COVID-19: Some Johor Bahru eateries feel the pinch as fewer Singaporeans travel across the Causeway
Food establishments in Johor Bahru are reporting a decline in sales of up to 70 per cent.
JOHOR BAHRU: Food eateries in Johor Bahru that usually see many customers from across the causeway are reeling from a sharp decline in sales, amid fears over the COVID-19 outbreak.
Restaurants and outlets interviewed by CNA said that the steep drop in business has been evident since Chinese New Year, when Johor reported its first confirmed case of the virus.
Among the affected businesses is Hiap Joo Bakery & Biscuit Factory, known for its banana cakes. The bakery typically attracts a line of customers outside its doors near Jalan Dhoby.
Following the outbreak, sales has dipped by at least 50 per cent, said Mr Lim Toh Shin who runs the bakery’s operations.
“There is usually a long queue for our cakes at 11am every day, but these days, the line will only last for five minutes,” said Mr Lim.
“We now have excess cakes and are unable to sell all that we bake for the day,” he added.
"VIRTUAL GHOST TOWN"
Mr Lim estimates that Singaporeans typically make up more than half of his total customer base, and the sharp decline recently can be attributed to fewer Singapore visitors.
“It’s clear because there are markedly fewer visitors on weekends, when most of our customers from Singapore usually come and buy,” he said.
Meanwhile along the same street, Mr Rahim Khan, operator of Salahuddin Bakery echoed similar sentiments.
Salahuddin Bakery sells freshly baked curry puffs and French loaves. Mr Khan said that business has slowed down by 40 to 50 per cent recently.
He attributed the fall in sales to people's fear that they might catch the virus if they travel.
“I can understand the fear. Some of my regular customers from Singapore called and apologised that they are unable to come, but I understand. It would not be worth the journey if they become sick,” he added.
Both bakeries are located near Jalan Dhoby in downtown Johor Bahru. The area is well known for its hipster cafes, traditional Chinese restaurants and classic bakeries. It is a hotspot for Singaporean visitors.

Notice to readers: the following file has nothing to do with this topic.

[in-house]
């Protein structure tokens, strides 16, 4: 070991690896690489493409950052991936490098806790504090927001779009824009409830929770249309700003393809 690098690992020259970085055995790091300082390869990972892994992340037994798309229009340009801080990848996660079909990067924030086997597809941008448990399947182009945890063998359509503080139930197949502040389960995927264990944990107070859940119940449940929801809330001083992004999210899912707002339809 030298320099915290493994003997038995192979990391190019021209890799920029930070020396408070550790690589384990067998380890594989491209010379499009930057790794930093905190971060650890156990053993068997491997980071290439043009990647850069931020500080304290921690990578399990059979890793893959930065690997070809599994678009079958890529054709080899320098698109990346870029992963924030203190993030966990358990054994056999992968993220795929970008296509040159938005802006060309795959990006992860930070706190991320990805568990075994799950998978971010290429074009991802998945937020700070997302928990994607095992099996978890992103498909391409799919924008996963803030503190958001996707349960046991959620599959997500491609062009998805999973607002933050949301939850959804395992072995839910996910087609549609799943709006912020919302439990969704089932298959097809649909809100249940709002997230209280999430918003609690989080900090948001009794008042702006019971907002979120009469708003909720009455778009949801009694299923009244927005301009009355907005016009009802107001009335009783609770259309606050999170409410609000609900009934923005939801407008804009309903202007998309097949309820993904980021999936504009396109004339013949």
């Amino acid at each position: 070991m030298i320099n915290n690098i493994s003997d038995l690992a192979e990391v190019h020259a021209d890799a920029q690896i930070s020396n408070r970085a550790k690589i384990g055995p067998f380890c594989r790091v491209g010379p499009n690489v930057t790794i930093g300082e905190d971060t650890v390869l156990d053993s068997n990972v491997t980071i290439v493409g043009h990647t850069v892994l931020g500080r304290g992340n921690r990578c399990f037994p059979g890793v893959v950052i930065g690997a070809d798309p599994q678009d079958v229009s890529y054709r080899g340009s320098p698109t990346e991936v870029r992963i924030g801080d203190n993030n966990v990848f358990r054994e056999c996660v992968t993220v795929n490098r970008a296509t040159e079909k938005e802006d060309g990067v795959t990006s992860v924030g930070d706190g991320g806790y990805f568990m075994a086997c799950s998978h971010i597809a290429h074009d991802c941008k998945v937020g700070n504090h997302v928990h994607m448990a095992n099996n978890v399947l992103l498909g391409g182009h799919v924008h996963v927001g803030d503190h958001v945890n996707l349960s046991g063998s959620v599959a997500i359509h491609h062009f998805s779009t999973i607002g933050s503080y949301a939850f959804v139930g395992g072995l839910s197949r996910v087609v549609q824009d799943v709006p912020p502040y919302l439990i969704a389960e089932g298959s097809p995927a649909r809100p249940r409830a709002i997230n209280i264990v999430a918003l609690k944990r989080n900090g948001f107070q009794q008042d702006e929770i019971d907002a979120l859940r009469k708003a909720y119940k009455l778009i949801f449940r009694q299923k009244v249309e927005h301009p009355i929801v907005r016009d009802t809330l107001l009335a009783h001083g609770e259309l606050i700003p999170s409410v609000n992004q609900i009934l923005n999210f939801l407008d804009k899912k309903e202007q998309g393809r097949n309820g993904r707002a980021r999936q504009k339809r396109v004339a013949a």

But recently, the place has become a “virtual ghost town” said Mr Khan.
He added: “The virus is definitely to blame. But also, we are suffering now because there has been some construction work to widen pedestrian walkways. This makes it hard for our customers to park”.
There have been 22 cases of COVID-19 in Malaysia, with 17 people discharged so far.
LESS CAUSEWAY CONGESTION
According to media reports, there has been less congestion at the Causeway over the past few weeks.
On Thursday (Feb 20) evening, the journey from Woodlands Checkpoint to Johor Bahru via the Causeway took around 20 mins, based on what CNA experienced. This peak hour commute usually takes around one to three hours.
The “Beat the Jam!” app, which charts travel duration at the Causeway and Second Link throughout the day, has noted a sharp decrease in movement from Singapore to Johor Bahru, even on weekends.
Mr Mohd Taufik Mohd Jamal, a Johorean who travels to and fro Singapore for work six times a week, told CNA that the lack of congestion at the Causeway has been a “pleasant surprise”.
“In my 10 years of travelling back and forth, I’ve never experienced weeks like this where the travel times are less than half an hour,” said the 45-year-old who works in construction.
Despite that, he expressed hope that things will go back to normal.
“Many businesses in Johor, including the F&B businesses, are suffering because of the virus. It’s not a healthy situation for Malaysians,” added Mr Mohd Taufik.
Over at Pandan Wholesale Market, a popular area for Singaporeans to do their groceries and have their meals, the footfall was very low.
The food courts at the market, popular for Indonesian, Thai and Pakistani cuisine, were empty during dinner time.
When a stray customer walked by, vendors would approach them and hurriedly hand out their menus.
Ms Dewi Rudyman, who operates an Indonesian stall, said revenue has dipped by 70 per cent since Chinese New Year.
“Pandan wholesale market is a bit narrow, and shoppers are forced to walk close to one another,” she said.
“I heard from my customers claiming it’s not safe to visit now because you never know if there will be a spread of the (coronavirus). So far, there has been no case reported from here though.”
NO MOOD FOR SEAFOOD
Seafood restaurants in Johor Bahru are also reporting slow sales.
A chain of Chinese seafood restaurants at Kampung Telok Jawa, which is popular among Singaporeans, have all seen fewer customers over the last three weeks.
A staff member from Todak Restaurant, who wanted to be known only as Mr Lim, told CNA that some regular customers from Singapore “have no mood” to eat a luxury seafood meal amid the spread of COVID-19.
“I think customers are scared of getting infected. Maybe the whole mood to sit down and enjoy is not the best right now,” he added.
The restaurant is popular for its fresh fish, butter squid and salted egg crab. Usually, customers have to wait in line before they are even seated. However, the outlet was only half full when CNA visited on Thursday evening.
Mr Wilson Tay, a Johorean customer at Todak Restaurant said he is enjoying the smaller crowd while it lasts.
“There’s no need to queue and it takes a shorter time to process orders. It’s not a bad time to visit,” he said.